by Jeff Farnham
Proverbs 17:17, “A friend loveth at all times, and a brother is born for adversity.”
Ecclesiastes 4:12, “…and a threefold cord is not quickly broken.”
God created man to be both spiritual and social. In the social arena, relationships are under great strain. Human relationships of every type–husband-wife, parent-child, pastor-church member, sibling-sibling, friend-friend, employer-employee, neighbor-neighbor–have encountered in recent times some of the greatest invasions and destructions in human history.
Without delving into all of the reasons for the downfall of social structure, let this message give three concepts that will help us all:
Love, the flexible cord.
Fundamental to all earthly relationships is the quality known as love. Obviously, love takes on many forms and has many degrees. The type and the extent of love between a husband and wife is quite different from that existing between two siblings or between two friends. All of those contrasts aside, love is present to some degree.
Trust, the fragile cord.
Also at the root of all earthly relationships is the quality of trust. To some extent, a relationship must have trust; that is, the knowledge that one person in the relationship will not exploit or endanger the other. This cord is fragile because only one, or perhaps only a few, situations of exploitation or endangerment have the potential to shatter the trust into pieces that may not ever be glued back together. Even if the trust can be repaired, the value is permanently reduced.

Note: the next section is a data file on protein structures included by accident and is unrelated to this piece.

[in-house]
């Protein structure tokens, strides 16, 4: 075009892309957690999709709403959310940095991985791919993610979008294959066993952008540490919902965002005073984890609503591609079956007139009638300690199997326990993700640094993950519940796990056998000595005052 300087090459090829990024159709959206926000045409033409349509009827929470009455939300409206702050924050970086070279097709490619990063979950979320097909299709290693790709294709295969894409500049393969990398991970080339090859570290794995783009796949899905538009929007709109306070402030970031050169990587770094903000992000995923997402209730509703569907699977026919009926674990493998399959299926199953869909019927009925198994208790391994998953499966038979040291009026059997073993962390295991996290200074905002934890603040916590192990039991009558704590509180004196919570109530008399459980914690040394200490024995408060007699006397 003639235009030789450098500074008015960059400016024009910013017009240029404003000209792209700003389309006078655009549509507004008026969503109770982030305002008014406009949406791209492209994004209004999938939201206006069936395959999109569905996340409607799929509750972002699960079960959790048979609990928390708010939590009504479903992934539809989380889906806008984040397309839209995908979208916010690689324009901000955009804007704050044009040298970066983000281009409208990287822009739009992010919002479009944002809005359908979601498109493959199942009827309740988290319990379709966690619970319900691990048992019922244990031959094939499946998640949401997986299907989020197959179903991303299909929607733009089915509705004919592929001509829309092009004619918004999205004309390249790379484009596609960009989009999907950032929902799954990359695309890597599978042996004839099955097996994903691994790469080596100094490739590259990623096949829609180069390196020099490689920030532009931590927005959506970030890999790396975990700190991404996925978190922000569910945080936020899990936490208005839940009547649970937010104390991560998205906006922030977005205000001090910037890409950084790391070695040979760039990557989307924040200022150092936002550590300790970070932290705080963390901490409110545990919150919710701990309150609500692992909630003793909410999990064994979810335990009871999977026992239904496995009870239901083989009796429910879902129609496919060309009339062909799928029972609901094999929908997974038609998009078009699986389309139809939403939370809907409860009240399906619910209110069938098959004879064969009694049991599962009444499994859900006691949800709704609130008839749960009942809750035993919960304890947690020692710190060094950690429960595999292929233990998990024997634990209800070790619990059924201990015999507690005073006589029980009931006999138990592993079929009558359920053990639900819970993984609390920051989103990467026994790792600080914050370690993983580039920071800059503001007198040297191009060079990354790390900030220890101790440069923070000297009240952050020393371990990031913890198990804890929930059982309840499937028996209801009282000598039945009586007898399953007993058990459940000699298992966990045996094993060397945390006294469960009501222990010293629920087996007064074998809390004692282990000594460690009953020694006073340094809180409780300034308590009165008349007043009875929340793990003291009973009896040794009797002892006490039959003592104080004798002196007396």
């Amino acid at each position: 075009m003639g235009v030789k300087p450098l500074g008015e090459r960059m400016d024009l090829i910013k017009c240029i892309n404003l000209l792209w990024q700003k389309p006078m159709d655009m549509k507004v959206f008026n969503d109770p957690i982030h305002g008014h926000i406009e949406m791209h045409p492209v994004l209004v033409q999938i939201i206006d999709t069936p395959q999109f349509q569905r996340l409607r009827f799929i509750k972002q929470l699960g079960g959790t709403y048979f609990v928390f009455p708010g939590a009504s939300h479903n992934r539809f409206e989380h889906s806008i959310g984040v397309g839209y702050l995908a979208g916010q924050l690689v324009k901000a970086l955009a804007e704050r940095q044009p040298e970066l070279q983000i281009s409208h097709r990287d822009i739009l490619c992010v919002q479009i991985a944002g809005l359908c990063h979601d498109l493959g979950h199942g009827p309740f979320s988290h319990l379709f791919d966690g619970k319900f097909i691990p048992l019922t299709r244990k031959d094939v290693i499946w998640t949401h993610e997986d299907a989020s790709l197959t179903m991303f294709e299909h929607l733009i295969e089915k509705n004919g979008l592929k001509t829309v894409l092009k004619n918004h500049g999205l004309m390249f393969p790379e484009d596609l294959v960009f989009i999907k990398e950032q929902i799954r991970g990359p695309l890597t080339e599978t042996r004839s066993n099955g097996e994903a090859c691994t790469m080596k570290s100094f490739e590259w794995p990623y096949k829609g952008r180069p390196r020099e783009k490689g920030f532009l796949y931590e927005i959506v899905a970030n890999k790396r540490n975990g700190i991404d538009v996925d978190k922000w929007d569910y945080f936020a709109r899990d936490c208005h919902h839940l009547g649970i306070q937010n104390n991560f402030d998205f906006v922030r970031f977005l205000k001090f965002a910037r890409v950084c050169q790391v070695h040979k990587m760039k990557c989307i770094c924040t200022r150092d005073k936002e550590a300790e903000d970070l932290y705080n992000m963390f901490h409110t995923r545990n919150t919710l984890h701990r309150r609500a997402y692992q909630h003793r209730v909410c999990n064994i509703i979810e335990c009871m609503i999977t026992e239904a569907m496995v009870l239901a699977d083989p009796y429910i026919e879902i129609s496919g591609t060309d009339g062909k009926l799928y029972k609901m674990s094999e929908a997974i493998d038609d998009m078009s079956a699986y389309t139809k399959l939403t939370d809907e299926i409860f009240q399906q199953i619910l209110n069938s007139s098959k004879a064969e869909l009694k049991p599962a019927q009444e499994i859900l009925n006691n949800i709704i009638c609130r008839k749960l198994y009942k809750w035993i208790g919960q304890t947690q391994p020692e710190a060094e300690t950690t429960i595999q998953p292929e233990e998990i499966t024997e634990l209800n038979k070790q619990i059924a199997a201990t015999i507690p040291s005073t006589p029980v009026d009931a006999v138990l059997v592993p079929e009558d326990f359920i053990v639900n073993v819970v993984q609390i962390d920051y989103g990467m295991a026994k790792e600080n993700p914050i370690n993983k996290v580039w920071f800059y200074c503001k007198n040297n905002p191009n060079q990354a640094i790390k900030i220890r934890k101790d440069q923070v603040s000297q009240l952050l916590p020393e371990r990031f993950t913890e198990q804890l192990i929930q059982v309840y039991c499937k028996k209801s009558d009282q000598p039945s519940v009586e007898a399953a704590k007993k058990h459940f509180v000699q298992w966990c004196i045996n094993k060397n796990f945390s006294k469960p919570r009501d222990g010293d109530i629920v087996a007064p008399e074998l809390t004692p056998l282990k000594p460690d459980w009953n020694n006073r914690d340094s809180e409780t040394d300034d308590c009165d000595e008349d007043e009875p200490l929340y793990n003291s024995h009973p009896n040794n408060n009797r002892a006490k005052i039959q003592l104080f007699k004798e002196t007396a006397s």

Royal Worcester china is some of the finest porcelain in the world. A flawless piece of this exquisite china from the turn of the last century could command thousands at auction at Sotheby’s. However, if that flawless piece were to be broken and reglued, the piece might be considered “back-together,” but its value would be reduced to one hundred dollars.
Honor, the indispensable cord.
Scripture speaks of giving honor to them to whom honor is due. That word is the same as the word precious in the writings of Peter in I Peter 1:7, “…the trial of your faith, being much more precious than of gold…” and in verse 19, “…the precious blood of Christ.” The idea conveyed is that people in a relationship should value each other rather than take each other for granted. Such value is proven by words of commendation, acts of appreciation, and lives of mutual devotion.
It is paramount that people in relationships with each other respect each other. Verbal affirmation and commendation are a beginning point; however, equally important are the demonstrations of respect through kindness and favor. Deepening a relationship requires deepening the evidences of respect.
By observation it is made clear that many husbands and wives still love each other; but, because they no longer trust and respect each other, they are estranged. That estrangement may result in tolerant cohabitation, separation, or divorce. Furthermore, other human relationships that endure loss of trust and respect may experience temporary, or even permanent, breakdown even though love still exists. Therefore, maintenance of relationships on earth involves remaining trustworthy and continuing to show respect. A focus on love that overlooks trust and respect will often result in tragedy. A focus on trust and respect, however, will seldom end in the demise of love.